software under development, and ultimately the customer or user of the final software product. The approaches that will be examined here are:
- Testing (Post Process): Testing is a popular though extremely limited V&V approach that encompasses dynamic execution of hard-coded software.
- Lifecycle Frameworks (In Process): Lifecycle frameworks are V&V approaches that manifest themselves as encyclopedic taxonomies of abundant software defect elimination techniques.
- Lifecycle Methodologies: Lifecycle methodologies are holistic and integrated step-by-step metrics and measurement-based approaches to V&V.
Testing (Post Process)
Testing is a popular, yet extremely limited form of V&V, which encompasses dynamic execution of hard-coded software. It is referred to as post process, because testing generally occurs at the very end of software lifecycles, usually after all resources have been exhausted, and much too late to eliminate the population of latent software defects. Testing is also the most ineffective and expensive of the three approaches discussed in this paper. Testing is considered less effective because it requires an order of magnitude more resources than lifecycle methodologies, and would take too long to eliminate the population of latent software defects.
Testing is broadly classified and divided into two categories, white box testing and black box testing. White box testing is internal or structural testing designed to examine and even dynamically exercise hard-coded software, to include these popular testing techniques:
- Flow Graph Notation (Basis Path).
- Cyclomatic Complexity (Basis Path).
- Deriving Test Cases (Basis Path).
- Graph Matrices (Basis Path).
- Condition (Control Structure).
- Dataflow (Control Structure).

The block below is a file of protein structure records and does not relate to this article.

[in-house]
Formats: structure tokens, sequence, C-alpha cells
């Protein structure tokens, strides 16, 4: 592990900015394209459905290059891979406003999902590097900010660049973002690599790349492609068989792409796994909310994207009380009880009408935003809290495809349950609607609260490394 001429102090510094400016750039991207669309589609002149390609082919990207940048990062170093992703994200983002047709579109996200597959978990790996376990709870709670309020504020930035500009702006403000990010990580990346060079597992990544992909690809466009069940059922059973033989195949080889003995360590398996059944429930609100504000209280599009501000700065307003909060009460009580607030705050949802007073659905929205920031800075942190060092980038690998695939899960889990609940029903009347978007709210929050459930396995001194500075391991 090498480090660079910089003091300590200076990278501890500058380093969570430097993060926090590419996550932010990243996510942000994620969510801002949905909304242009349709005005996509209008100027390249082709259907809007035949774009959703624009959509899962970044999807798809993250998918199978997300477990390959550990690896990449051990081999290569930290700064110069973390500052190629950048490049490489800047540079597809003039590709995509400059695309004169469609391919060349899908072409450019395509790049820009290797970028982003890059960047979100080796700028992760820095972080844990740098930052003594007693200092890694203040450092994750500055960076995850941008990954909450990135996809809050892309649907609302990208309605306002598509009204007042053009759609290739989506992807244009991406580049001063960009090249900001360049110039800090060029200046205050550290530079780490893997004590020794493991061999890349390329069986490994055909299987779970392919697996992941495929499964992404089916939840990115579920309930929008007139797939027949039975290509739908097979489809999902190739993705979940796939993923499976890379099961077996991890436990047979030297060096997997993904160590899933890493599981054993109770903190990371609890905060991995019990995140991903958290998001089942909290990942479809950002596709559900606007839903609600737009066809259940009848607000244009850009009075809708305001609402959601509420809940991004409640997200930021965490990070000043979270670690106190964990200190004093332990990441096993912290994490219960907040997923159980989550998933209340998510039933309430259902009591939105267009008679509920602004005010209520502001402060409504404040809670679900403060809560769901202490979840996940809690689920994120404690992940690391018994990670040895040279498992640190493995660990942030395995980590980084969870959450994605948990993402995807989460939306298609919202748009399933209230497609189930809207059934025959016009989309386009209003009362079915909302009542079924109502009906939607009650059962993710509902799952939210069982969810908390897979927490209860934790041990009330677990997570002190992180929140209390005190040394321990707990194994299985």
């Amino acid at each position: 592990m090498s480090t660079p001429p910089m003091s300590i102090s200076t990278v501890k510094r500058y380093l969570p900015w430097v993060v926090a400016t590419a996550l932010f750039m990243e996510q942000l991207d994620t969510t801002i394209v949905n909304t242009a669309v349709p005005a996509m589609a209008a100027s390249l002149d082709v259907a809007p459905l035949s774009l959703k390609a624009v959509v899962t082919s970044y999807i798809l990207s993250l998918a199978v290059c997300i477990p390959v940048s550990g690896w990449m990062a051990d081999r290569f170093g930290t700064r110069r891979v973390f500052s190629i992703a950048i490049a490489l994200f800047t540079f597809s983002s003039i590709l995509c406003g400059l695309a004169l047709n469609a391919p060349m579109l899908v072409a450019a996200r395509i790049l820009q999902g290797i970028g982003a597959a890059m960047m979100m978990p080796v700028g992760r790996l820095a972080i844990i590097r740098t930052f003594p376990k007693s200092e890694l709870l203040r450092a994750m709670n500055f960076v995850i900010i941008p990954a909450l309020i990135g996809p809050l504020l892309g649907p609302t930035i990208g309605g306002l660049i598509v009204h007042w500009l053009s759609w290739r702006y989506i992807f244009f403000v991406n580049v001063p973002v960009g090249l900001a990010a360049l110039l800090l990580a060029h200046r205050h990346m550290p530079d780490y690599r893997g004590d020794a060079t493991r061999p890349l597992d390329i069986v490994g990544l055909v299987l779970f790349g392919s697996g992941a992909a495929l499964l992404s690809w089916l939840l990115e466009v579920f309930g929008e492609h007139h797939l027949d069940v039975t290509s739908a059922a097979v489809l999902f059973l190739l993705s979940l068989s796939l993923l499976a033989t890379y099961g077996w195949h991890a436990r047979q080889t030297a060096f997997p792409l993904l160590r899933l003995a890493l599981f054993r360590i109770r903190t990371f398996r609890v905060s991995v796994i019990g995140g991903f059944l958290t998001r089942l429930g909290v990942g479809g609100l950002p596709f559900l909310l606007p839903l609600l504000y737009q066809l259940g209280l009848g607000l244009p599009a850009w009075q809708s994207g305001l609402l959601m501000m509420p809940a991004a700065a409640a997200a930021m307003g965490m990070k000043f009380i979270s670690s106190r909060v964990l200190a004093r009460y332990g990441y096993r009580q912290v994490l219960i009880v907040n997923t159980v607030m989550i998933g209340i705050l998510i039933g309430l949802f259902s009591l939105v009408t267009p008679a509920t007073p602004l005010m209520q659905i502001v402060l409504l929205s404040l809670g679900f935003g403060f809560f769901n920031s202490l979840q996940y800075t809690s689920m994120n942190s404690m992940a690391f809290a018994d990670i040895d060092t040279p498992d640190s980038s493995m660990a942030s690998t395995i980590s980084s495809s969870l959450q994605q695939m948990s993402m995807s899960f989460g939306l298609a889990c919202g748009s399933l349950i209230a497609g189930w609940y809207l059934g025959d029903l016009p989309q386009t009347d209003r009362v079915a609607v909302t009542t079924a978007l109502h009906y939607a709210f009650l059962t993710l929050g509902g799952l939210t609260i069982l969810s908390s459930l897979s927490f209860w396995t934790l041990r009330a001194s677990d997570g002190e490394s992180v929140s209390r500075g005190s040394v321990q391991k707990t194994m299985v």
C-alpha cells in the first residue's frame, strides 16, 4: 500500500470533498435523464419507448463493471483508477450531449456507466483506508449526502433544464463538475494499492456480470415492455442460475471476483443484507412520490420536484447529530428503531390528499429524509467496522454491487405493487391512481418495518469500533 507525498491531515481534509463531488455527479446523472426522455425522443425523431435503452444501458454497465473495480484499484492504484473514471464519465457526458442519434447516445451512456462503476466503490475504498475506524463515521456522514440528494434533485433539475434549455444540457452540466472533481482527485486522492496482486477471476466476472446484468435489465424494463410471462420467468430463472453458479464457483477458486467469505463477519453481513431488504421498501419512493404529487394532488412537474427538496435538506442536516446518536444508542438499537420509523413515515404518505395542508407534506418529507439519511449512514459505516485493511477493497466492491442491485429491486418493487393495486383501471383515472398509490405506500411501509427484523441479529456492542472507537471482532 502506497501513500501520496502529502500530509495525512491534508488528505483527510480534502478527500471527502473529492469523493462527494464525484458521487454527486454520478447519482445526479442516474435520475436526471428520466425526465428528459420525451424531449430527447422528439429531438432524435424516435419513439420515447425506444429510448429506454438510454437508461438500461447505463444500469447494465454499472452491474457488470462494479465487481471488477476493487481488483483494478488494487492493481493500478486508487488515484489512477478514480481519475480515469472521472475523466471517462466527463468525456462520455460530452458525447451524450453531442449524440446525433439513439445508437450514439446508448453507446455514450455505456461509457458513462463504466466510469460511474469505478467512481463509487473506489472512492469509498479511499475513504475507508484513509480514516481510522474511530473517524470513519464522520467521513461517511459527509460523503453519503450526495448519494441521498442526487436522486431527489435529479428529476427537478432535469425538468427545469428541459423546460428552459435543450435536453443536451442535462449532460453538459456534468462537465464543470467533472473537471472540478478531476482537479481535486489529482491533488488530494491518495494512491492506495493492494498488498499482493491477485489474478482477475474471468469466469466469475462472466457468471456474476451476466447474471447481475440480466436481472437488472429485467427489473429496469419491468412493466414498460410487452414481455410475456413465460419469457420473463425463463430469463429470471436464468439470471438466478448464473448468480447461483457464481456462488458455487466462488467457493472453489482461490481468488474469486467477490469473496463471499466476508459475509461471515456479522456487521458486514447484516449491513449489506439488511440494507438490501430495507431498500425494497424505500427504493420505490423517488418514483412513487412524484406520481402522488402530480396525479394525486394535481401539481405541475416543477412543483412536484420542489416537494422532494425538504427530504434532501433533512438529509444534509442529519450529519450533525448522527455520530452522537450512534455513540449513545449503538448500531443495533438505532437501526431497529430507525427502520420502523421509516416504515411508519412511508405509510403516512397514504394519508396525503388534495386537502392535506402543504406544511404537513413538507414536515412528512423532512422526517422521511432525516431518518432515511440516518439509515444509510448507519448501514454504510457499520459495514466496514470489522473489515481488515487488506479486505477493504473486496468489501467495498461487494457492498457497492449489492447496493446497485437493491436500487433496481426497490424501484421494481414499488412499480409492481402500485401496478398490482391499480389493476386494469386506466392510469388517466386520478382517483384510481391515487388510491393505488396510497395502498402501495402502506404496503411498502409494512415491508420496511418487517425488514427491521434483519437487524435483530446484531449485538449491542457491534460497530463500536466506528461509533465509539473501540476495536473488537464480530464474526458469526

- Loop (Control Structure).
Black box testing is external testing designed to analyze and exercise hard-coded software without examining its internal structure:
- Graph Based Methods (Specification).
- Equivalence Partitioning (Specification).
- Boundary Value Analysis (Specification).
- Comparison (Specification).
- Interface Misuse (Interface).
- Interface Misunderstanding (Interface).
- Timing (Interface).
- Serialization (Interface).
- Requirements (Operational).
- Scenario (Operational).
- Use (Operational).
An explanation of each of these eighteen white and black box testing techniques may be found in software engineering overview texts [2, 3]. Testing techniques are beyond the scope of this paper, as this paper is designed to illuminate life cycle methodologies, not testing.
The IEEE Standard for Software Test Documentation  describes a set of standard test documents. The purpose of this IEEE standard is to act as a test document framework, in order to introduce structure into the test process. IEEE recognizes that adding structure through framework standards is a good method to act as a basis for creating rational software testing processes. The testing techniques previously described may be captured in these documents:
- Test Plan.
- Test Design.
- Test Case.
- Test Procedure.
- Test Item Transmittal.
- Test Log.
- Test Summary.
Software can be constructed and viewed as a structured hierarchy of ever increasing granularity . Software may then be tested by starting with the lowest level of granularity, proceeding up through software system and acceptance testing:
- Unit Testing.
- Module Testing.
- Component Testing.
- Subsystem Testing.
- Integration Testing.
- System Testing.
- Acceptance Testing.
Once again, testing levels have been structured in an attempt to identify, define, and promote organized, documented, and rational testing. Structured testing processes are believed to increase the likelihood that software defects will be eliminated./p>
What does Testing Do?
According to the IEEE Standard Glossary of Software Engineering Terminology  testing may be defined in these increasing levels of granularity:
- Testing is the process of determining whether final systems or components comply with specified requirements.
- Testing is an activity in which a system or component is executed under specified conditions, the results are observed or recorded, and an evaluation is made of some aspect of the system or component.
For most software projects, software isn't produced until the end of